The practice of newspapers offering APIs is relatively recent. The other big one already available is that of the New York Times. Here’s a real example I picked arbitrarily, Reading Radar. This developer has taken the bestselling books chart from the New York Times and is linking directly to the Amazon listing for each book. Incidentally, he probably makes a modest amount of money via Amazon Associates, an affiliate scheme to drive sales. He credits the New York times prominently as the source of the data, so they get the kudos and the brand recognition. Here’s some technical info on how he achieved it.

Jeremiah Owyang of Forrester Research has a list of suggestions for developers who are keen to flex their coding skills and tap into this rich resource. You can guarantee that most or all of these will appear in the coming weeks.

If you’re not a developer, you can still make use of the new services that spring up – Reading Radar and the like. That’s the point! If you’re on Facebook and have ever used applications like Scrabulous (as was), Super Wall or the hundreds of others then you’ll know this – and sometimes with annoyance in that case. But people come back to Facebook because the usefulness and fun factor outweighs the clutter.

But if you’re a content owner then you should be thinking about how this could impact on the future of your business. Jeff Jarvis argues today that APIs are the new distribution, citing BBC and National Public Radio as further examples of media owners who’ve experimented with offering APIs.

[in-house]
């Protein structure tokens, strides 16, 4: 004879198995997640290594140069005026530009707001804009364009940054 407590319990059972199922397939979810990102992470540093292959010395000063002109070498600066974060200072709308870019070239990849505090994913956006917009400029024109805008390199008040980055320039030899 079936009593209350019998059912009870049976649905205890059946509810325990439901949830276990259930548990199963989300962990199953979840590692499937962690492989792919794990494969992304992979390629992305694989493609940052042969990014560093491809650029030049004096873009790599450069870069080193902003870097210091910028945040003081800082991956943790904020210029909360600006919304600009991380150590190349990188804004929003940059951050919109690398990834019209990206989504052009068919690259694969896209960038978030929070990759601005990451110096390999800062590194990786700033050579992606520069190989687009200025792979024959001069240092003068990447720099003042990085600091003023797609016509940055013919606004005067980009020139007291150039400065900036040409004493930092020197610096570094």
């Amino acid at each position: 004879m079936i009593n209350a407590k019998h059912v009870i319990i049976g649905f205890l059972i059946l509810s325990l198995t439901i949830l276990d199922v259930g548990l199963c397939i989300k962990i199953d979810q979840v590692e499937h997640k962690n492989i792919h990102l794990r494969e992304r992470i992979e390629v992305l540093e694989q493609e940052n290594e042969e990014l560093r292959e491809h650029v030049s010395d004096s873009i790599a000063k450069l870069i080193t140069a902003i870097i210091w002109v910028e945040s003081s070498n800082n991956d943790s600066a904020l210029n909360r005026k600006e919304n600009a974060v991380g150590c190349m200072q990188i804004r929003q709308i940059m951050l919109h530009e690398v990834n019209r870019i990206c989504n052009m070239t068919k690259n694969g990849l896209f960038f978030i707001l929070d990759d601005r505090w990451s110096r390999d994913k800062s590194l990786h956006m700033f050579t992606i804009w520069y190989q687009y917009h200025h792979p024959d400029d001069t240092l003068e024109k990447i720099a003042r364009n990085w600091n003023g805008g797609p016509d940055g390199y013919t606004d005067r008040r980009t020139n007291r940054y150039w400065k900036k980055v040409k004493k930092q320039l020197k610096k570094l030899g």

News Corporation, Trinity Mirror and other media owners should be eyeing this Guardian announcement with interest.

BBC Takes Back Control of Rogue Twitter Account (Lessons for Brands)

Yesterday I wrote about Twitter name squatting and included a recent example where a rogue person had registered the name BBC on Twitter.

Earlier today Twitter Inc handed the account to the real BBC, after a BBC staff member complained to Twitter Inc. It’s been cleared of all previous tweets and all 7,684 followers.

It’s now impossible to follow the original links and see what happened. So here are some screenshots to illustrate my point about the importance of brand control. All were taken on 28th January 2009 just after 5PM.

Message to fake BBC Twitter account

The screenshot above shows an @ message sent to the BBC Twitter account.

Reply from fake BBC Twitter account

The user @sputnik101 was surprised to see this reply from the BBC Twitter account. Like many people, including me, he was unaware that the BBC did not have control over the account. In that sense, like many others, he’d be duped into thinking he was following the real BBC. It’s generally expected that large corporations will protect their trademarks and copyrights to prevent this happening.

First available tweet from fake BBC Twitter account

I tried to see how long the BBC account had been in third party control. Above is the earliest tweet I found – from 9th October 2008.

Some replies to fake BBC Twitter account